Our habits became automatic ways of navigating our social and practical environment because they worked. But what was enough there and then is obviously not the right approach here and now. So, where do we begin this learning process? We begin with a concrete description of a current situation that is not working. The situation that can be described as a “slice of time.” 

Situation Analysis

Tom is having trouble getting things done in his new role as team leader. Here’s the way he describes a specific example: We all arrive in a meeting room for a project review. I try to call the meeting to order and get things going, but others can’t stop their conversations. So, I put my foot down. But then everyone goes quiet and I can’t get people to be really engaged in figuring out the problems we need to solve.     

I asked Tom, “How did you interpret this situation as it played out?” His response was kind of rambling: I was pissed off, frustrated. They know me, and they know this is important work, so why don’t they give me a break. I would never have taken this job (promotion) to lead this group if I knew they were going to pull this kind of “stuff” (expletive deleted)! 

“So,” I asked, “what did you do?” He responded: It was like pulling teeth, but I just went directly to them with questions about their ideas and recommendations. We came out with something that was okay, but it was much more difficult than it needed to be. Afterward, I asked one of the people, Hallie, “What that was all about?” She said that they got carried away getting caught up on their holiday experiences, and then felt I was really in a bad mood.   

“So, Tom, did you get what you wanted?” His face flushed with frustration: Yes and no. That’s not the kind of leader I want to be. And we may have done okay with the work, but I don’t think we’ll do our best work that way. And I don’t like being seen in a negative light, you know, the bad mood thing.

Take Two 

I heard him, what he voiced and the feelings that were not spoken. “Well, how about if we go through this situation again and try to notice how it might work out differently the next time?” No surprise, Tom was all in. And as we processed the situation, we considered different ways we might interpret their behavior, and different actions he might have taken to get what he wanted from the meeting.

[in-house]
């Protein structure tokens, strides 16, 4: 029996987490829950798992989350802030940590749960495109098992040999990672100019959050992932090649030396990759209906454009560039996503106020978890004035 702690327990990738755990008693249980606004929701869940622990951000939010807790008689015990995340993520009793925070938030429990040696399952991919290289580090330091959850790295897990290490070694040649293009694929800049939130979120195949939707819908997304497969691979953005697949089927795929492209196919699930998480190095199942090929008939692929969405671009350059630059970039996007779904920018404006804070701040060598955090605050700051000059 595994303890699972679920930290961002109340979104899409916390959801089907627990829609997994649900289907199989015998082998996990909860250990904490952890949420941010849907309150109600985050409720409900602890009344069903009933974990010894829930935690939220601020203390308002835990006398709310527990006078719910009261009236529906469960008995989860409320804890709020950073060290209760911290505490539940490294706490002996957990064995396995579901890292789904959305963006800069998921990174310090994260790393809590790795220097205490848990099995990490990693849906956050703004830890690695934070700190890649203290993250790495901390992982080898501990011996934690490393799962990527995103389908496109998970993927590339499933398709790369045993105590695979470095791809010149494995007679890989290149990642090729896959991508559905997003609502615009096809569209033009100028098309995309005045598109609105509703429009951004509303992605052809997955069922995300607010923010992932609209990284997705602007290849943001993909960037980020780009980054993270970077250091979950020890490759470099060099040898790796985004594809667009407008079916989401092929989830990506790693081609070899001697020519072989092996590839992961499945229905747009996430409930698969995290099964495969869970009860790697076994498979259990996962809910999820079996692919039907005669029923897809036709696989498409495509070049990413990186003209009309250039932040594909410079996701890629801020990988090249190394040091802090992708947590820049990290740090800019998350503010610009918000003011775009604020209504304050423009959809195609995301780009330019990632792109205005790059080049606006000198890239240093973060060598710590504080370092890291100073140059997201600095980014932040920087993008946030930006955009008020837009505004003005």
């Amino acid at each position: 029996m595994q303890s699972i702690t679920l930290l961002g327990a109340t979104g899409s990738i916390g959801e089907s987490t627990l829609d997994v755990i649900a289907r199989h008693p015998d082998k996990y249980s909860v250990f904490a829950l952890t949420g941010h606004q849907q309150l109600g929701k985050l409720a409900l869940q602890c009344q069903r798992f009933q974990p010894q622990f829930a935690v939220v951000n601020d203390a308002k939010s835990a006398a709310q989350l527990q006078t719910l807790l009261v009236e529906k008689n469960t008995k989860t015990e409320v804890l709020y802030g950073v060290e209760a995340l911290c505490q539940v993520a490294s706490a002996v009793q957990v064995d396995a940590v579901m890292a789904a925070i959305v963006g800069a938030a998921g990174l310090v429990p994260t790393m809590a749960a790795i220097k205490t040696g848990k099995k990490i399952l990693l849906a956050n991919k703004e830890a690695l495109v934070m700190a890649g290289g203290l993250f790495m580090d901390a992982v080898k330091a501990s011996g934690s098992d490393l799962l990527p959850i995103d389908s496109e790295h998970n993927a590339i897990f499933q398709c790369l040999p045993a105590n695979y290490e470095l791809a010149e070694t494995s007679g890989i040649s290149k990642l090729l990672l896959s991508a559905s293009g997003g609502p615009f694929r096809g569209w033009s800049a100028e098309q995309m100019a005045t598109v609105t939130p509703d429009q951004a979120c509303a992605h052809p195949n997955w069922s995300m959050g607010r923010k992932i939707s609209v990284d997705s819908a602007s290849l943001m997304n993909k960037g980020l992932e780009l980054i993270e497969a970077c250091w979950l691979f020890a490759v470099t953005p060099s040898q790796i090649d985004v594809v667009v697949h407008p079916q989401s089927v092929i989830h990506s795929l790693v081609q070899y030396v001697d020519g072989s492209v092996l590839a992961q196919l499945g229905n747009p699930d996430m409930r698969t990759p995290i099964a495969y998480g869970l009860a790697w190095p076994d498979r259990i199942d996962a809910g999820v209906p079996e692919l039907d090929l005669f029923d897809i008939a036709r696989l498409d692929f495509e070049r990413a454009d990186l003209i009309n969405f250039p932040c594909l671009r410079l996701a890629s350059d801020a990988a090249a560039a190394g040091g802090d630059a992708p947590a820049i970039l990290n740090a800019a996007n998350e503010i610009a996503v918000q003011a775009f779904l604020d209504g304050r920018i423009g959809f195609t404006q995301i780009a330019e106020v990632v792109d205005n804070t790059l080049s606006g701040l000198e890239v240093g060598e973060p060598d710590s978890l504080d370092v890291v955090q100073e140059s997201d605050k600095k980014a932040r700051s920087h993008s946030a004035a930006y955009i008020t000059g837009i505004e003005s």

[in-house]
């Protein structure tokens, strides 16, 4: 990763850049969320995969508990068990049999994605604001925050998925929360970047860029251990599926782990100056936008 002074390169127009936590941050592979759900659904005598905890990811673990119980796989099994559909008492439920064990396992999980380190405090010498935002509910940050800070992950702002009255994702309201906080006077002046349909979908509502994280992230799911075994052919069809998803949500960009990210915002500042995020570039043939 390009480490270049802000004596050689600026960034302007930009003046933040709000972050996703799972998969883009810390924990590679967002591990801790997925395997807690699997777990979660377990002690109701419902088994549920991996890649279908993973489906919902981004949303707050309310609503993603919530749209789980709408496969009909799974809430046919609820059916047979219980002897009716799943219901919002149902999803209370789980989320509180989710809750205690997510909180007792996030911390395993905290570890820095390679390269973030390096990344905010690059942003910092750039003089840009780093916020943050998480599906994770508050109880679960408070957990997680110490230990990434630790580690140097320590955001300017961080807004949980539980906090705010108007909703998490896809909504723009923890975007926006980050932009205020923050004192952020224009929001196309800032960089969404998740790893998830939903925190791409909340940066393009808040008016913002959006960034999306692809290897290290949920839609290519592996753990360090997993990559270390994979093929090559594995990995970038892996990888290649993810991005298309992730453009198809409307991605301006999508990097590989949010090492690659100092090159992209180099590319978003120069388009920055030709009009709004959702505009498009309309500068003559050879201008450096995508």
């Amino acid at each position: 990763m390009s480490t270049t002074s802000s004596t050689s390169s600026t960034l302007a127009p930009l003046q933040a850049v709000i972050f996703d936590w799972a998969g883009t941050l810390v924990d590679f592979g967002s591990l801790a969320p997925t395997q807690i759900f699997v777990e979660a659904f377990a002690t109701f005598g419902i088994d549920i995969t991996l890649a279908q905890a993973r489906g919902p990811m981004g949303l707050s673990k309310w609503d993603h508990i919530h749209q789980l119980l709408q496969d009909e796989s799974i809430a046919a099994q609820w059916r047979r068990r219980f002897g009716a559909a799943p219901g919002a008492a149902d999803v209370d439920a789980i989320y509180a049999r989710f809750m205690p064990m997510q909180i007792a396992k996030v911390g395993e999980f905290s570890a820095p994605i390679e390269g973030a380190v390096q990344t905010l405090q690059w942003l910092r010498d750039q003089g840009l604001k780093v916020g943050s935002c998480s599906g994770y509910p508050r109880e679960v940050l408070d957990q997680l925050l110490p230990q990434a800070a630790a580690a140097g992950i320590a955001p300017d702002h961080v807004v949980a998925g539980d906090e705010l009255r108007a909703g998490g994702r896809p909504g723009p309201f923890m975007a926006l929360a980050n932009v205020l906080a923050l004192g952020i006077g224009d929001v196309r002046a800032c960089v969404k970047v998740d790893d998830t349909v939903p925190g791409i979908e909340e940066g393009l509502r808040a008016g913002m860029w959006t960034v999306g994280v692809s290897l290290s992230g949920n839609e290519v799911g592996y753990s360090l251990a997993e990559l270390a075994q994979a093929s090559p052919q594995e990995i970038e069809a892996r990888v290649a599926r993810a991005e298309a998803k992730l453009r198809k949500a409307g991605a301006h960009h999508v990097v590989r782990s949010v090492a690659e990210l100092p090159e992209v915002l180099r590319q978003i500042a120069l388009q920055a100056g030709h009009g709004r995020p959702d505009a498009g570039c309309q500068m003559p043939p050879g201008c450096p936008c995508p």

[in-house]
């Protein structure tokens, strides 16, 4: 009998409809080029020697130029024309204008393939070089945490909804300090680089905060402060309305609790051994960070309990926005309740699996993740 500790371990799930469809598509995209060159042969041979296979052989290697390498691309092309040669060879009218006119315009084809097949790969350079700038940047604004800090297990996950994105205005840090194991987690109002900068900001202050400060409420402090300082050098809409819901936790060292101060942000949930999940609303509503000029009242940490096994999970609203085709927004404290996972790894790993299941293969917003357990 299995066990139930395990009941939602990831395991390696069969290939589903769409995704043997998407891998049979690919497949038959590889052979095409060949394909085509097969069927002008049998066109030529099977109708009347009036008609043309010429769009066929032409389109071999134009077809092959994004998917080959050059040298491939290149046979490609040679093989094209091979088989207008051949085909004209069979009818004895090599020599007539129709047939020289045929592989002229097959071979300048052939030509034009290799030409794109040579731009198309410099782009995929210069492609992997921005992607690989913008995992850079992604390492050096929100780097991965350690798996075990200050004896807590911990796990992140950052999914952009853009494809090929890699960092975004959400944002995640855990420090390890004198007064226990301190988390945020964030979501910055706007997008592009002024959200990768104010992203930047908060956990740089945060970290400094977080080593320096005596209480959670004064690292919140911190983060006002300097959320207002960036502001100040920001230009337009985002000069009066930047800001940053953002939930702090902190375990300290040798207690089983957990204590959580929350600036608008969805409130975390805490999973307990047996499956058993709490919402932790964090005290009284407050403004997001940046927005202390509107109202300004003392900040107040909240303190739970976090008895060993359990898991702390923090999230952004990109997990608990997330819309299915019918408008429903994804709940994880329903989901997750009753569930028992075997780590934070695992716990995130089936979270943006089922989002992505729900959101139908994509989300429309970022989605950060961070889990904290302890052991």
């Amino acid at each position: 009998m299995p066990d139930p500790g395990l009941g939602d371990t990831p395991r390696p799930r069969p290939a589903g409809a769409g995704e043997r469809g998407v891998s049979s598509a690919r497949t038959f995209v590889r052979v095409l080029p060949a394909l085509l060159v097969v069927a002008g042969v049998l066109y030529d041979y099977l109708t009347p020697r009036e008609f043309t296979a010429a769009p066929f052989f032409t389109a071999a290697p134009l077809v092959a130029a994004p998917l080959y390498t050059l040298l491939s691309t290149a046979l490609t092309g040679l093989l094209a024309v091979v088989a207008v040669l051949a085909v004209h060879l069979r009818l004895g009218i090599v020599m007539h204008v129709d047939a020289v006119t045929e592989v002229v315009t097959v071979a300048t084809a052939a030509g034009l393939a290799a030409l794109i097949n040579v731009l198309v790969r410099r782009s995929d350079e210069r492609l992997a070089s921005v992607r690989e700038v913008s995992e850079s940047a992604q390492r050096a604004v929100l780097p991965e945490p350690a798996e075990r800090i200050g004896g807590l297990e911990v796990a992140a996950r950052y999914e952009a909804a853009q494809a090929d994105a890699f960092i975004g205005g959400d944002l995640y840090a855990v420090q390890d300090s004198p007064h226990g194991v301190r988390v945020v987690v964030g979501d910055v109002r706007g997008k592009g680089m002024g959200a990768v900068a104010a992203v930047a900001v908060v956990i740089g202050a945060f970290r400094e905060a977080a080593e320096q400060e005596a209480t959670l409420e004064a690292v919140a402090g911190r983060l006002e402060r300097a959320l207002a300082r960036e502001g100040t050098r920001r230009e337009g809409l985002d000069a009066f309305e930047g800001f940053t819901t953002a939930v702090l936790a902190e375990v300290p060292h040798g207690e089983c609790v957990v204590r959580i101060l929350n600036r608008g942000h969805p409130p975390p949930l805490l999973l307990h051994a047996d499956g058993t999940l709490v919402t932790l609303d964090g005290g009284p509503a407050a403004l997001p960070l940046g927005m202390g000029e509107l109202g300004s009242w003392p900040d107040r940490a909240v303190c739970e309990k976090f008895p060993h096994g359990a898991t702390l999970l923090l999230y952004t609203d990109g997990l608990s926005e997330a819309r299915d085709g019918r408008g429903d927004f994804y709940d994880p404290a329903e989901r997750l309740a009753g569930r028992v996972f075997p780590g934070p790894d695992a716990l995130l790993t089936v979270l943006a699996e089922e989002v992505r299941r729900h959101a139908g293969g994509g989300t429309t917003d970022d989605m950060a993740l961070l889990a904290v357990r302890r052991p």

We did this in the context of a trusting relationship. I even shared my personal sense of the “serious edge” that he may at times signal with his facial expressions. We discussed how that might arise from his intense worries about “getting it right” and “proving himself.” He discovered that if we could talk about these matters openly, that he could probably express his feeling more openly with his team too. 

The role is new. He wants to succeed. He wants to work together with the team as they always have, with some playful back-and-forth, but also with and real sense of pride in getting the job done. And it’s different figuring out how to do that as a leader. That’s what he did. They talked about it. He became less self-conscious about playing his role, calling the meeting to order without getting “cranky.”  

Situation Analysis: Take Two

In a world that thrives on action and problem solving, timeliness is prized. Adages like “don’t let the perfect be the enemy of the good” normalize an urgency to act with approximate accuracy and good-enough effectiveness. But what happens our situation analyses are rushed, episodic, and involve few if any "second takes?"

When a group of “cooler heads” prevail, their fact-based, analysis of problem situations or opportunities often succeed. Sound methods and practices for such analysis have been developed and are taught in business schools. Most rely on data gathering, quantitative analysis, and some sort of deliberation, scenario planning, and practical judgment.

Still, more than 50% of new businesses fail within two years, 40-60% of new hires depart the hiring company within 18 months, and the majority of process improvement initiatives and M&A investments fail to achieve their aims. So, our methods are not perfect, and anything that can improve their success deserves our attention, even if it stems from the “soft” science of psychology.

Situation Analysis & Particularity

In business, situation analysis is an established means of guiding judgment on strategic action and on vital tactical decisions. Here’s one definition of situation analysis:

The systematic collection and study of past and present data to identify trends, forces, and conditions with the potential to influence the performance of the business and the choice of appropriate strategies. The situation analysis is the foundation of the strategic planning process. The situation analysis includes an examination of both the internal factors (to identify strengths and weaknesses) and external factors (to identify opportunities and threats). It is often referred to by the acronym SWOT. (American Marketing Association)